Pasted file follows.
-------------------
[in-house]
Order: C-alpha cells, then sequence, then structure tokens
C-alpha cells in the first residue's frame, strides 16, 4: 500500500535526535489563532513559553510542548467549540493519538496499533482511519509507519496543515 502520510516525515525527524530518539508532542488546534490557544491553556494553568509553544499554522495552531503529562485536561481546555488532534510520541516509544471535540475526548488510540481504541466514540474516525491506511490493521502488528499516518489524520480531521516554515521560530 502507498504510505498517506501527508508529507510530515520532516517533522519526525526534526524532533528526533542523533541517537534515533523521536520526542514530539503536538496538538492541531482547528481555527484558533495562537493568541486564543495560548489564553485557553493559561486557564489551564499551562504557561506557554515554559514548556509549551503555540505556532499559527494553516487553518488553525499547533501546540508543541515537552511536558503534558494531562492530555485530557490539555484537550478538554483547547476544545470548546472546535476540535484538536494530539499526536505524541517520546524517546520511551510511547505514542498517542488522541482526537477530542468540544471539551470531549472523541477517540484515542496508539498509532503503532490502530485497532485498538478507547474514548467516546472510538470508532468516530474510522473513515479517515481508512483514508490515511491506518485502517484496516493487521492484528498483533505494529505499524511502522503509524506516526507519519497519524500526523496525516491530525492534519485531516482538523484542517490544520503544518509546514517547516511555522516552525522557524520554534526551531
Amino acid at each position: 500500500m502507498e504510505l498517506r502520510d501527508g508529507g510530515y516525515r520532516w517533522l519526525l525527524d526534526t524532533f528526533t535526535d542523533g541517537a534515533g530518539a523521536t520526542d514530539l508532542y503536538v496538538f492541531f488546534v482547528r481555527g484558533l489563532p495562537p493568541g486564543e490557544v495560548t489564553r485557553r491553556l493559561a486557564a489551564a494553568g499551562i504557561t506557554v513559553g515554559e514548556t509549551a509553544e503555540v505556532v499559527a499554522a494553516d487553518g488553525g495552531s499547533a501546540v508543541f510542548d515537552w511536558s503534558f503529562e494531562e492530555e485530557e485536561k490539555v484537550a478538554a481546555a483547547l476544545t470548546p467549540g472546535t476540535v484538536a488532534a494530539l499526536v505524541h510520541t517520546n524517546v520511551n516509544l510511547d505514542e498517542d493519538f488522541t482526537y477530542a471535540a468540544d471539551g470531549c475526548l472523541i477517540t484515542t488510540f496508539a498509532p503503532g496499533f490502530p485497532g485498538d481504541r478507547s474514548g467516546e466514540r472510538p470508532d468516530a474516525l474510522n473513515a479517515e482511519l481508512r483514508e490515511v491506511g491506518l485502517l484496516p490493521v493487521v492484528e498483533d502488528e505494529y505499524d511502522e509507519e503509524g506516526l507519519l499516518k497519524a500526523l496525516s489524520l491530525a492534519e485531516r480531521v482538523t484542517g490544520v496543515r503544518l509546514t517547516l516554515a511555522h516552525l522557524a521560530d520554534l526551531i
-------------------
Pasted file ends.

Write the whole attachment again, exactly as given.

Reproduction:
[in-house]
Order: C-alpha cells, then sequence, then structure tokens
C-alpha cells in the first residue's frame, strides 16, 4: 500500500535526535489563532513559553510542548467549540493519538496499533482511519509507519496543515 502520510516525515525527524530518539508532542488546534490557544491553556494553568509553544499554522495552531503529562485536561481546555488532534510520541516509544471535540475526548488510540481504541466514540474516525491506511490493521502488528499516518489524520480531521516554515521560530 502507498504510505498517506501527508508529507510530515520532516517533522519526525526534526524532533528526533542523533541517537534515533523521536520526542514530539503536538496538538492541531482547528481555527484558533495562537493568541486564543495560548489564553485557553493559561486557564489551564499551562504557561506557554515554559514548556509549551503555540505556532499559527494553516487553518488553525499547533501546540508543541515537552511536558503534558494531562492530555485530557490539555484537550478538554483547547476544545470548546472546535476540535484538536494530539499526536505524541517520546524517546520511551510511547505514542498517542488522541482526537477530542468540544471539551470531549472523541477517540484515542496508539498509532503503532490502530485497532485498538478507547474514548467516546472510538470508532468516530474510522473513515479517515481508512483514508490515511491506518485502517484496516493487521492484528498483533505494529505499524511502522503509524506516526507519519497519524500526523496525516491530525492534519485531516482538523484542517490544520503544518509546514517547516511555522516552525522557524520554534526551531
Amino acid at each position: 500500500m502507498e504510505l498517506r502520510d501527508g508529507g510530515y516525515r520532516w517533522l519526525l525527524d526534526t524532533f528526533t535526535d542523533g541517537a534515533g530518539a523521536t520526542d514530539l508532542y503536538v496538538f492541531f488546534v482547528r481555527g484558533l489563532p495562537p493568541g486564543e490557544v495560548t489564553r485557553r491553556l493559561a486557564a489551564a494553568g499551562i504557561t506557554v513559553g515554559e514548556t509549551a509553544e503555540v505556532v499559527a499554522a494553516d487553518g488553525g495552531s499547533a501546540v508543541f510542548d515537552w511536558s503534558f503529562e494531562e492530555e485530557e485536561k490539555v484537550a478538554a481546555a483547547l476544545t470548546p467549540g472546535t476540535v484538536a488532534a494530539l499526536v505524541h510520541t517520546n524517546v520511551n516509544l510511547d505514542e498517542d493519538f488522541t482526537y477530542a471535540a468540544d471539551g470531549c475526548l472523541i477517540t484515542t488510540f496508539a498509532p503503532g496499533f490502530p485497532g485498538d481504541r478507547s474514548g467516546e466514540r472510538p470508532d468516530a474516525l474510522n473513515a479517515e482511519l481508512r483514508e490515511v491506511g491506518l485502517l484496516p490493521v493487521v492484528e498483533d502488528e505494529y505499524d511502522e509507519e503509524g506516526l507519519l499516518k497519524a500526523l496525516s489524520l491530525a492534519e485531516r480531521v482538523t484542517g490544520v496543515r503544518l509546514t517547516l516554515a511555522h516552525l522557524a521560530d520554534l526551531i